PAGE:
Ultimate Fighting Championship (UFC) Welterweight knockout artists Abdul Razak Alhassan and Niko Price battled last night (Sept. 8, 2018) at UFC 228 inside American Airlines Center in Dallas, Texas.
A battle between wild men took place last night in Dallas. Price is an oddball of a fighter; he moves in different rhythms, strikes with shifting punches often, and last time out managed to knock an opponent out with a hammer fist from his back. Alhassan is a more straight forward ball of violence: a heavily muscled Judoka who largely abandoned hip tosses in favor of bludgeoning hapless fools with his right hand. Which man would win was anyone’s guess leading into the fight last night, but violence was damn near a guarantee.
This one didn’t last long at all.
Price struck early with a nice counter right hand, but Alhassan was the man moving forward and backing Price into the fence. The second Price hit the fence, Alhassan unleashed a flurry of overhands. Price was aware of this strategy, keeping his left hand high and trying to counter back by blocking and firing back with a right hand.
At first, both men got their licks in. However, Price began attempting to throw left kicks while Alhassan was mid-punch — not a bad strategy on paper, but Alhassan was far too close already. The result was Price getting knocked off-balance. Once Price’s feet were no longer beneath him, Alhassan’s advantage of hand speed and punching power amplified in a big way.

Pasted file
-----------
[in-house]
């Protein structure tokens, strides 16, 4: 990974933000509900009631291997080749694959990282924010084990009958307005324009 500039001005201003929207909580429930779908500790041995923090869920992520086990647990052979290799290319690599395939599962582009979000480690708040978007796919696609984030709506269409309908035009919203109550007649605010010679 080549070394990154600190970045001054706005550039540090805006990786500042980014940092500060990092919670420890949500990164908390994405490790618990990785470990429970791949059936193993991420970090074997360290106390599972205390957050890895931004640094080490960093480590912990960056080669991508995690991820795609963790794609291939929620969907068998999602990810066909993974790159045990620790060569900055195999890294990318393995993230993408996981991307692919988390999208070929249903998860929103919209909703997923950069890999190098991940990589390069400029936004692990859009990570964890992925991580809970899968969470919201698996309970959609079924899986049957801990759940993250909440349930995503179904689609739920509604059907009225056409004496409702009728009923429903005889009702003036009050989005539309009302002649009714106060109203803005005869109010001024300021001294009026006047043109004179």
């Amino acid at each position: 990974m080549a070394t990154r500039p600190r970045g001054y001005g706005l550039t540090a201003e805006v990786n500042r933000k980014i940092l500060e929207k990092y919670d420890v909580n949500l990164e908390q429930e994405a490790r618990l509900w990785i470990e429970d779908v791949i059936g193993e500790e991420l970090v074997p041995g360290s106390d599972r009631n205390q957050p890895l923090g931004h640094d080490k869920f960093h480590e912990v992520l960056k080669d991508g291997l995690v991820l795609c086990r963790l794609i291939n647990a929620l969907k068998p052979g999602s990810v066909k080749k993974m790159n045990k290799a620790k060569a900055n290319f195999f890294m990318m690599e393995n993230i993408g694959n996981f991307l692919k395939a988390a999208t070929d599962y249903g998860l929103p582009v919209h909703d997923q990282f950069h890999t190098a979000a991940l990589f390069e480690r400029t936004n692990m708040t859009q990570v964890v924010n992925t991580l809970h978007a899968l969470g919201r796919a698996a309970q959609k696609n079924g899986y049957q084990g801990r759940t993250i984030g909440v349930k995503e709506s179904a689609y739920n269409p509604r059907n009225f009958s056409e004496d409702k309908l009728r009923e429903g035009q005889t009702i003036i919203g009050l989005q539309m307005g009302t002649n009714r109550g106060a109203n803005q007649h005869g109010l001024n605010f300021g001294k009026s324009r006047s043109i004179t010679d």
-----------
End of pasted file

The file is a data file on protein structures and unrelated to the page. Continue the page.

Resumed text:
Another overhand was partially blocked, but the follow up left hook landed flush and sent Price crumpling to the mat. There was really no follow up needed.
What’s there to say for Alhassan? The man destroys people with his fists; he’s an immensely powerful athlete with ferocious punching power. Now on a three-fight win streak with a trio of knockout wins — in which he fought about the same way all three times — Alhassan has earned another step up in competition.
If he truly has solved his takedown defense issues (something we didn’t really learn about in this fight), Alhassan could just be a contender.
As for Price, this is a great example of terrible decision making. Where did Price hold an advantage on paper? Plenty of places, like distance striking, transitions between strikes and grappling, and on the mat. Instead, he found himself placed on the fence almost immediately and tried to trade right hands with the man known for murdering people with right hands.
Predictably, it did not work.
Just about every other possible game plan was better, and Price decreased his odds of winning exponentially by choosing to trade with Alhassan on the fence. The fact that he did a nice job of mostly blocking the right hands from Alhassan is really evidence of that fact: a well-executed game plan won’t work if the initial plan is awful.
Last night, Abdul Razak Alhassan flattened another opponent. Who should Alhassan face next?
For complete UFC 228: “Woodley vs. Till” results and play-by-play, click HERE!
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